Burmese crafts: bamboo & textiles weaving

Posted on April 11, 2017 by Toothpicker There have been 0 comments

burmese bamboo weaving

Bamboo factory

 

Bamboo is a material that is widely available and used in Myanmar. The sustainable and versatile material is used to build houses, scaffolding, make woven walls, furniture and basketry etc.

We visited a bamboo factory in Mandalay, and it was interesting to see how the hollow and tall bamboo shoots can be transformed into thin strips to be woven into all kinds of products using quite primitive tools.

 

burmese bamboo weaving

burmese bamboo weaving

burmese bamboo weaving

burmese bamboo weaving

burmese bamboo weaving

Visiting a bamboo factory in Mandalay

 

burmese bamboo weaving

burmese bamboo weaving

Bamboo furniture, homeware, baskets and footballs are sold in the streets

 

bamboo house Burma

bamboo house Burma

bamboo toilet Burma  bamboo hut toilet Burma

1st & 2nd rows: A house made of bamboo; Last row: An eco toilet hut made of wood and bamboo

 

burmese brooms  burmese mat

burmese carpet

Top left: Brooms made of bamboo and grass; Top right and bottom: woven coloured mats

 

After the visit to the bamboo factory, we visited Thein Nyo silk weaving workshop in Amarapura. Since Amarapura is a former royal city, hence it has a long silk-weaving heritage. Patterned longyis, scarves, cushion covers, handbags and other textile goods are made and sold in the shop next to the workshop.

 

burmese weaving factory

burmese weaving factory

burmese weaving factory

burmese weaving factory  burmese weaving factory

burmese weaving factory

Thein Nyo silk weaving workshop in Amarapura

 

Around Inle Lake, the ancient craft of lotus weaving has survived and we were immensely fascinated by this unique material. We visited a workshop and watched the demonstration of how a weaver skillfully drew out thin and delicate lotus fibres from the cut stems. Amazing.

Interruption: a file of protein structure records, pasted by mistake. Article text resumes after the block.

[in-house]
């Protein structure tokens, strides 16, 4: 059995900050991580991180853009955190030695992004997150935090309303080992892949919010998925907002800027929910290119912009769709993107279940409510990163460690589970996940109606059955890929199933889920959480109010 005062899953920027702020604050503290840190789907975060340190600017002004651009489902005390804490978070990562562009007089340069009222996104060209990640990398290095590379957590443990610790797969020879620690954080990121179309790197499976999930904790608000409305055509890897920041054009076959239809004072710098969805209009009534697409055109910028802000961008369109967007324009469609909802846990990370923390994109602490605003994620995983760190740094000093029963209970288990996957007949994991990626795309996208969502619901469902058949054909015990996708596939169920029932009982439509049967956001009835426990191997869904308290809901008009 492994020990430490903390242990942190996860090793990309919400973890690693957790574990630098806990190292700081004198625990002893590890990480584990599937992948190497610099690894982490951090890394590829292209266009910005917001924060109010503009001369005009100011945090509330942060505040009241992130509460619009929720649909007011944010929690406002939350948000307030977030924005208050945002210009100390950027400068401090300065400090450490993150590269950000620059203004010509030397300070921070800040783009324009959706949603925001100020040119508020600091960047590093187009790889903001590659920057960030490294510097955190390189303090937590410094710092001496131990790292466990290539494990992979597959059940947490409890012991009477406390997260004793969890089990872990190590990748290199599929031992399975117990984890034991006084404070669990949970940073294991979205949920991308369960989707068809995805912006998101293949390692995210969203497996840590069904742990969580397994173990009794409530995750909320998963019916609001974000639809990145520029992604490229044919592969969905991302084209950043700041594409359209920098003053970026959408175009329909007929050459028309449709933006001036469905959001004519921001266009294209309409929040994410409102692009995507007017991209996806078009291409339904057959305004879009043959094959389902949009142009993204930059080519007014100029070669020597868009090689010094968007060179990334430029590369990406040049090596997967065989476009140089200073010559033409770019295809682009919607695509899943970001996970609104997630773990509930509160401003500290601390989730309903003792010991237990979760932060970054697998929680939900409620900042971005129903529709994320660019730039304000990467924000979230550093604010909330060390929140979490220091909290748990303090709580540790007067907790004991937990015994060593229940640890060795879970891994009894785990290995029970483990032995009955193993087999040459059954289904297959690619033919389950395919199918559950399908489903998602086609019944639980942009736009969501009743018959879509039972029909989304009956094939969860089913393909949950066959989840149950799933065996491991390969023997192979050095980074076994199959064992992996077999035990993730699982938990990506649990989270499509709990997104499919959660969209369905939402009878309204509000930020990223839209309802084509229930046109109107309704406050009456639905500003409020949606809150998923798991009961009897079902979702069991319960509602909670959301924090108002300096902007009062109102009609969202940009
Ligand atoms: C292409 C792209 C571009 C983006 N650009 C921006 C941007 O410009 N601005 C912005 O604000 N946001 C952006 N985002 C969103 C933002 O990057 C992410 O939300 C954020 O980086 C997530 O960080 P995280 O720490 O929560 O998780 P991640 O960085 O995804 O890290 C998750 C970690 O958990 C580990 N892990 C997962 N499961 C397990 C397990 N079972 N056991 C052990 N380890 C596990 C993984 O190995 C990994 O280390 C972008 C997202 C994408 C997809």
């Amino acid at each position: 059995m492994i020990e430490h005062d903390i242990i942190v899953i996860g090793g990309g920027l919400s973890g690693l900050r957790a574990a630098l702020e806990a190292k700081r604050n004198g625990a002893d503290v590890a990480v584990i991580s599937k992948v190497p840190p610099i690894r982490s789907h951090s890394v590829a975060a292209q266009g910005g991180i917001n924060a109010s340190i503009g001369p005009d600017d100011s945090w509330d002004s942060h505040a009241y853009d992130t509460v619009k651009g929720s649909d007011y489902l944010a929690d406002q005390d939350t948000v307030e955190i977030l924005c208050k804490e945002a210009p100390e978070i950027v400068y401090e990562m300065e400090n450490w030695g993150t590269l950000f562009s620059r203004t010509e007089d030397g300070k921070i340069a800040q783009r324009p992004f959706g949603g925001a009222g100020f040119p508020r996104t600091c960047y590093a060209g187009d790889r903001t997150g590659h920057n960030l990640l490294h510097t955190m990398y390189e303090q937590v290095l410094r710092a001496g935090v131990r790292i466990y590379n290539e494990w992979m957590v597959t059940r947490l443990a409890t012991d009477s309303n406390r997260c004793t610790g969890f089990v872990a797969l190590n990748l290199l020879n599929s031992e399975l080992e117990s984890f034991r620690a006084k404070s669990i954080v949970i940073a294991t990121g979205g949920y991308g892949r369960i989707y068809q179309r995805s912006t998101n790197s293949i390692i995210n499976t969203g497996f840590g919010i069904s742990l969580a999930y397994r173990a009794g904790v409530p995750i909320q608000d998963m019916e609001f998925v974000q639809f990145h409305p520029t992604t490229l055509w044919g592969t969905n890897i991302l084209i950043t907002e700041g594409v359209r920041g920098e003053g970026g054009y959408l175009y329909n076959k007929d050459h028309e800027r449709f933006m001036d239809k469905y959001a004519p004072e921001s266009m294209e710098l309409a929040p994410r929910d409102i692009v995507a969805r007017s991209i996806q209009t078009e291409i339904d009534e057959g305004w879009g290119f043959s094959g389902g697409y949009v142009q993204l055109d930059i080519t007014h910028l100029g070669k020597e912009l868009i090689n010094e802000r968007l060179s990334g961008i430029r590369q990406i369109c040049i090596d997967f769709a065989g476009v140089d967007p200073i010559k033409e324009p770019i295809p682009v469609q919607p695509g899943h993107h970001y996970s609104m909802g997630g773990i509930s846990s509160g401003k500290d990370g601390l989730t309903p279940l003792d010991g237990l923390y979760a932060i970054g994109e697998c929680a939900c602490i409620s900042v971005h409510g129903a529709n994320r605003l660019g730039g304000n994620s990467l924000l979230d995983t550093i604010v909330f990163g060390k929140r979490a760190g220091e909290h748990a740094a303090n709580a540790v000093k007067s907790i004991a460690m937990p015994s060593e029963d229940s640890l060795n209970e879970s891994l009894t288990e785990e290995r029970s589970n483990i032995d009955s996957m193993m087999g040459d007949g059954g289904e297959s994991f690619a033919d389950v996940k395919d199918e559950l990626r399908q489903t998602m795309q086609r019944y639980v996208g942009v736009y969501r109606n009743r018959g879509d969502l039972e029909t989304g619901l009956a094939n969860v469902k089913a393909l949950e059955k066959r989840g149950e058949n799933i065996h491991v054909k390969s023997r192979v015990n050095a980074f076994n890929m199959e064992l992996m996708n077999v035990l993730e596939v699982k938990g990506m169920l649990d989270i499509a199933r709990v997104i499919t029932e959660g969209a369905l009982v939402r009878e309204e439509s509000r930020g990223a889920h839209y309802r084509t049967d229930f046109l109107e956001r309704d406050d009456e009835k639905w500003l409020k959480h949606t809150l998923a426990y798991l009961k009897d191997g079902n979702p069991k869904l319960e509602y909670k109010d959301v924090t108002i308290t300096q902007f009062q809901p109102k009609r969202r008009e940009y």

inle lake weaving factory

inle lake weaving factory

burmese weaving factory  burmese weaving factory

burmese weaving factory

burmese weaving factory  burmese weaving factory

burmese weaving factory

inle lake weaving factory

inle lake weaving factory

burmese weaving factory

burmese weaving factory

burmese weaving factory

burmese weaving factory  burmese weaving factory

Lotus and silk workshop around Inle Lake

 

Lotus is a plant notably related to Buddhism, thus the robes made of lotus were offered to Buddhist monks in the old days. Since this weaving technique is fairly time-consuming, most of the products on sale now are mixed with silk, making them more affordable than items made from pure lotus.

However, due to lack of government support and infrastructure, it is extremely difficult for these products to be exported out of Myanmar, and so they are sold mostly to tourists.

 

burmese weaving factory

burmese weaving

Padong tribal (long-neck) woman weaving around Inle Lake

 

burmese embroidery

burmese embroidery

Tapestry and embroidery workshop in Mandalay

 

During this trip, I was quite astonished by the variety of traditional arts and crafts that have been preserved in Myanmar. It is a shame that most of the beautifully crafted products are not available outside of Myanmar. Since Myanmar is changing rapidly, I hope that the traditional craft industry can survive and flourish one day like Thailand and Vietnam.

 

burmese lace weaving  burmese lace weaving

burmese lace weaving

Lace artisans and lace merchandise sold around Inle Lake

 


This post was posted in Traditional arts & crafts, Myanmar, weaving and was tagged with traditional crafts, Myanmar, Burmese craft, textiles, weaving, embroidery, bamboo

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